Rogue One is a unique melting pot of a film which combines the best elements from the original trilogy as well as the prequels. On the one hand, the film is spectacular, just like the prequels, adapted to the contemporary standards of special and visual effects. On the other hand, the tone is much more sober and grim, and therefore alines better with the original trilogy, which starts virtually immediately after the end of this film. No thousands of exotic aliens and over-the-top risky action scenes, but people who go through the dust and are tested beyond their limits. Raw, visceral, gritty.
That’s not to say that there’s no place for a light-hearted beat. Lovable droid K-2SO especially has stolen our hearts as dry-wit spewer of the year, and Chirrut made us snicker now and then. Generally, it can be said that all actors do a fine job. Not everyone gets as much screen time and although we don’t get to know every rebel to the same extent, every one of them embodies the same infallible conviction. Every one, in their own way, is prepared to sacrifice everything in the hopes that, one day, the flag of the Empire won’t loom over the universe and the stars will be free again at last.
As has been said, the film is visually stunning. Our opinion might be slightly biased because we saw the film in glorious IMAX 3D at the newly reopened IMAX theatre in Brussels, but even without a gigantic screen, Rogue One will make you gasp for breath. For the fans who’ve been there from the beginning there are once again the raw dog fights between TIE fighters and X-wings, in the darkness of space sprinkled with stars as well as on the pearly white beaches of the planet Scarif. And when the Death Star fires its first test shot and unleashes only a fraction of its power onto an unsuspecting town, our heart shrinks. The destruction of Alderaan and the activation of Starkiller Base might have brought about more devastation, but the impact of the Death Star’s first shot is infinitely bigger. It’s as if all life suddenly stops and the earth itself is being assaulted. From one second to the next, there’s no more horizon, just a circling mass of ripped earth crust.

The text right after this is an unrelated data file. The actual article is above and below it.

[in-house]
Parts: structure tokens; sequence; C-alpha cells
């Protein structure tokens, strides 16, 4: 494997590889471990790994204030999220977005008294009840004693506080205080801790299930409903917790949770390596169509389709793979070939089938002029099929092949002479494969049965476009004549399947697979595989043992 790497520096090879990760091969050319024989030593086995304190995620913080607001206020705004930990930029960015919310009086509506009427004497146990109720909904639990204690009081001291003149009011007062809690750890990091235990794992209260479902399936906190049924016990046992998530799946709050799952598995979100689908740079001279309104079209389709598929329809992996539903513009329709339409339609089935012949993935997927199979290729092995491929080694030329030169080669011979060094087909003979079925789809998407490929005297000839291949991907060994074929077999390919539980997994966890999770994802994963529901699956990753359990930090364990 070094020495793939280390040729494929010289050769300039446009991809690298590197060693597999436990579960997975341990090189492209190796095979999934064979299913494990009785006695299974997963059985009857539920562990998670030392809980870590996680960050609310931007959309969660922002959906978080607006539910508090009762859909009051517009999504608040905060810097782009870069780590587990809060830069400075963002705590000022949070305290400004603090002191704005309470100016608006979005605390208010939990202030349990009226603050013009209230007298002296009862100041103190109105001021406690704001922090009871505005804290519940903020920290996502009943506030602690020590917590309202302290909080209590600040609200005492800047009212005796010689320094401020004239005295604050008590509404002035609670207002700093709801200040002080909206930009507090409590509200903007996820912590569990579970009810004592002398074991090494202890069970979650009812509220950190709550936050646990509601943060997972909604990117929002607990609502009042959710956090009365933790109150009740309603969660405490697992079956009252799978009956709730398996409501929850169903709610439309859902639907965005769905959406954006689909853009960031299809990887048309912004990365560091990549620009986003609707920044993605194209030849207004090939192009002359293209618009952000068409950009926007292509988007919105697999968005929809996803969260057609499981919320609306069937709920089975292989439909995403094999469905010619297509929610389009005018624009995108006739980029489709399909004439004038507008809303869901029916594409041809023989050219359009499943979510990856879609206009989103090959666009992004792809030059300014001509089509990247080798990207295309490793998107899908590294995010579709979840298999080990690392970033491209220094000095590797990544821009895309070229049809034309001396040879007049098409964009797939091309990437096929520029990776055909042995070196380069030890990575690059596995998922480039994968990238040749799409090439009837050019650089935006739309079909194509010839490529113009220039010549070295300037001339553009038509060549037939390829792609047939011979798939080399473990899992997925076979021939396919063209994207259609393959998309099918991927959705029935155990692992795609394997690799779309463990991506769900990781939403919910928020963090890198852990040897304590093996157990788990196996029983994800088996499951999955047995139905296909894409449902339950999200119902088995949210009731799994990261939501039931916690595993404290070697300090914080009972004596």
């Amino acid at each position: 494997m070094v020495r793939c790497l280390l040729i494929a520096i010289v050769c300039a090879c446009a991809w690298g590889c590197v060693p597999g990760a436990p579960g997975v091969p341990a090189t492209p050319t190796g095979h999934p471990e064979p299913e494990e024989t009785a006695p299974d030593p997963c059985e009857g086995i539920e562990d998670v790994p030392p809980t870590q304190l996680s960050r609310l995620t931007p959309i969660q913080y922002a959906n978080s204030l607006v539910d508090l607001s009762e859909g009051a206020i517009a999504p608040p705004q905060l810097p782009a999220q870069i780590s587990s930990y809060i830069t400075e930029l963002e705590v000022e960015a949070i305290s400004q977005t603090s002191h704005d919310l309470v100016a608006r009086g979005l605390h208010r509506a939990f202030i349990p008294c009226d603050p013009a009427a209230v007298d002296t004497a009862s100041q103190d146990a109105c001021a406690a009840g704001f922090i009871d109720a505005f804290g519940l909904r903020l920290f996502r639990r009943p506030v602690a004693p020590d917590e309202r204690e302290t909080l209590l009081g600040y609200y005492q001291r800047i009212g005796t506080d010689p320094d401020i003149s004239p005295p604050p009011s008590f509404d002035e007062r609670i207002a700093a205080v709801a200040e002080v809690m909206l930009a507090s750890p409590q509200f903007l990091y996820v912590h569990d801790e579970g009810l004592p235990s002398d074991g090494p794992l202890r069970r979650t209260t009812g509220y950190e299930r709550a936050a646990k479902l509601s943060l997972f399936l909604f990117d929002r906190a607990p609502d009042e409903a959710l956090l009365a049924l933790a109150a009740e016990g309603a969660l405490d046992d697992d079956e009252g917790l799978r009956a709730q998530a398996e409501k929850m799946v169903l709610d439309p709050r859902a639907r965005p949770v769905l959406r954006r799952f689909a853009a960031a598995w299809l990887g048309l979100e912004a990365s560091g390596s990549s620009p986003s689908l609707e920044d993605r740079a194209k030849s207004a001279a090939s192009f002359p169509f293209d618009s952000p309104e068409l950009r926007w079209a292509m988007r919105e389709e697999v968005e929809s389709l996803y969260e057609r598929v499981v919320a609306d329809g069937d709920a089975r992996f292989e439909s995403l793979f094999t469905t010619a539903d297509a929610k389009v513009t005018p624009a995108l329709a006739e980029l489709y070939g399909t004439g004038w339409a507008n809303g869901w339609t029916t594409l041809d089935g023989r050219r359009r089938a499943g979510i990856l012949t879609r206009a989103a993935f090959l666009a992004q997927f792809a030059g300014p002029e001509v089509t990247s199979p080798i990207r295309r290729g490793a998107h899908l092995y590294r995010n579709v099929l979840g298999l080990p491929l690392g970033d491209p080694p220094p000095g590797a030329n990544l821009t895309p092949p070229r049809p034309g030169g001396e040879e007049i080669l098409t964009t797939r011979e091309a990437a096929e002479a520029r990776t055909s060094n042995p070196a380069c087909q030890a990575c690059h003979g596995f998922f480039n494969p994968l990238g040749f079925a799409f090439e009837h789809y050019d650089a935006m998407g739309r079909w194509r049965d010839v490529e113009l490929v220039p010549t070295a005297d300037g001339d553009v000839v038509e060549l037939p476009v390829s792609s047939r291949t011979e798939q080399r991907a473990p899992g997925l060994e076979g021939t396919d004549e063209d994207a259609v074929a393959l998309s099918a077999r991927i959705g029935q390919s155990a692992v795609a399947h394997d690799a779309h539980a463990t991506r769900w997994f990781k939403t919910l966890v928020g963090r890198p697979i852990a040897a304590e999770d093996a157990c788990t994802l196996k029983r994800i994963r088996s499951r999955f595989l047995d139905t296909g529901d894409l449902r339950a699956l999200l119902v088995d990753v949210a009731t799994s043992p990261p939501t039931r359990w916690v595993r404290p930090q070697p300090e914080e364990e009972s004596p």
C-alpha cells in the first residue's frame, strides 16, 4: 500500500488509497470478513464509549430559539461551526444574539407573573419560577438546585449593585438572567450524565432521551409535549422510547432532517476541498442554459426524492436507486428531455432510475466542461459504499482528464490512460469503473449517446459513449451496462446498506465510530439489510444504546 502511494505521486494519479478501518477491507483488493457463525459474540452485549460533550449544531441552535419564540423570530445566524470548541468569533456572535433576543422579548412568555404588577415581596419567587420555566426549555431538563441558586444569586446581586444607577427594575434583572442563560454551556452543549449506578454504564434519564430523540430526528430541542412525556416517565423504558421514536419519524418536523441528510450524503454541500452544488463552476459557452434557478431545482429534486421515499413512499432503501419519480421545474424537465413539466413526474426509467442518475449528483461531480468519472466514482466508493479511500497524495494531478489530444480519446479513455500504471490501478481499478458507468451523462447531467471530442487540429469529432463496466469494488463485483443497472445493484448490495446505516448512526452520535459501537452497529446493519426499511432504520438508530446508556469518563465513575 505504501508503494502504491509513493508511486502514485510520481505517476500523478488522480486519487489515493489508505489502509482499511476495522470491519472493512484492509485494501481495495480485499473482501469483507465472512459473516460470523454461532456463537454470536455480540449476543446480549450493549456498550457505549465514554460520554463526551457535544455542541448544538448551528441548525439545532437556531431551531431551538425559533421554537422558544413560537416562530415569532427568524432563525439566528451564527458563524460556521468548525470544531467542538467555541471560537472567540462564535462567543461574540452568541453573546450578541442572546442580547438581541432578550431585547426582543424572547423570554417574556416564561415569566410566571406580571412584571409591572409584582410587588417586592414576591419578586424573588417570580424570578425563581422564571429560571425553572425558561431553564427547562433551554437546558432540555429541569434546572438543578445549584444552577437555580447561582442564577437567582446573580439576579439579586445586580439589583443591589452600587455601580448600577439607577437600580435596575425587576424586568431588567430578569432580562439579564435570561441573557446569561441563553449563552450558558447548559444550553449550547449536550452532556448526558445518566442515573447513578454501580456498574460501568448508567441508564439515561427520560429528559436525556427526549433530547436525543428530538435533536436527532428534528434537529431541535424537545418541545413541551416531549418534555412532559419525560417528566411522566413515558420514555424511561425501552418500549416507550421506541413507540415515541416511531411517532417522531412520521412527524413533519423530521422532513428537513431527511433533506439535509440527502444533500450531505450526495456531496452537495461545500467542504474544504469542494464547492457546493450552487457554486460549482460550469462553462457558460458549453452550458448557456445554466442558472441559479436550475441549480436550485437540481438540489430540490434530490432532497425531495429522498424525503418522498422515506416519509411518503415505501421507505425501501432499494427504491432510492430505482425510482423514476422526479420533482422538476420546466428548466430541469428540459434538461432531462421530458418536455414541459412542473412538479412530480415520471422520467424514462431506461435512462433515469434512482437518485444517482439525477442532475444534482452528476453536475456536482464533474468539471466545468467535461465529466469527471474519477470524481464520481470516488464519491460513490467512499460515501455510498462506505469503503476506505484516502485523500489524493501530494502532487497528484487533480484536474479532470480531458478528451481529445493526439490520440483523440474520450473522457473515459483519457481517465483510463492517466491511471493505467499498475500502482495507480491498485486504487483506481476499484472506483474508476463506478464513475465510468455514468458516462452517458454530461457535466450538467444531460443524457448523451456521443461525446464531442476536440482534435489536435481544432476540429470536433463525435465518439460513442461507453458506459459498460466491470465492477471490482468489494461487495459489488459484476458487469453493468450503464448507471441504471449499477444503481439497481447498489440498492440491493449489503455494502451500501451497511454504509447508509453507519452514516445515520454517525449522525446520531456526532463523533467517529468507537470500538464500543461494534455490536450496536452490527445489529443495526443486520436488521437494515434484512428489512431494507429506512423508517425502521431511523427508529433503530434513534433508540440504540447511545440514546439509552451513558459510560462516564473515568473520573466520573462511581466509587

Rogue One is separate from the episodes, but is still heavily connected to the Skywalker saga. You can expect to see a few familiar faces. As was already known, Darth Vader appears in the film, but luckily his part is minimal. After all, Vader is an opponent of a higher calibre and it would be highly unfair to pit him against them, as evidenced by the one scene in which the dark Sith goes completely berserk. With Director Krennic, Jyn and co get an adversary more suited to them, just because he’s scaled to be human, and not an unstoppable force of nature who can only be defeated by a Jedi.
After the disappointment of Star Wars Episode VII: The Force Awakens, we went into the cinema with a smidge of fear in our hearts. How would Disney maim our beloved franchise this time? But all fears were unfounded. Rogue One can easily be called the best Star Wars film since The Empire Strikes Back. For the first time, we get the idea that they know what they’re doing at Disney. Because of their sacrifices, Jyn and her friends have given not only the rebel alliance but also us, the fans, renewed hope for a better future.
Rogue One fills us with hope for the future. With its gripping story, gorgeous effects but serious tone, it combines all the good aspects of the original trilogy with those of the prequels. Although we already know the outcome, it's a thrilling film which will give you goosebumps all over.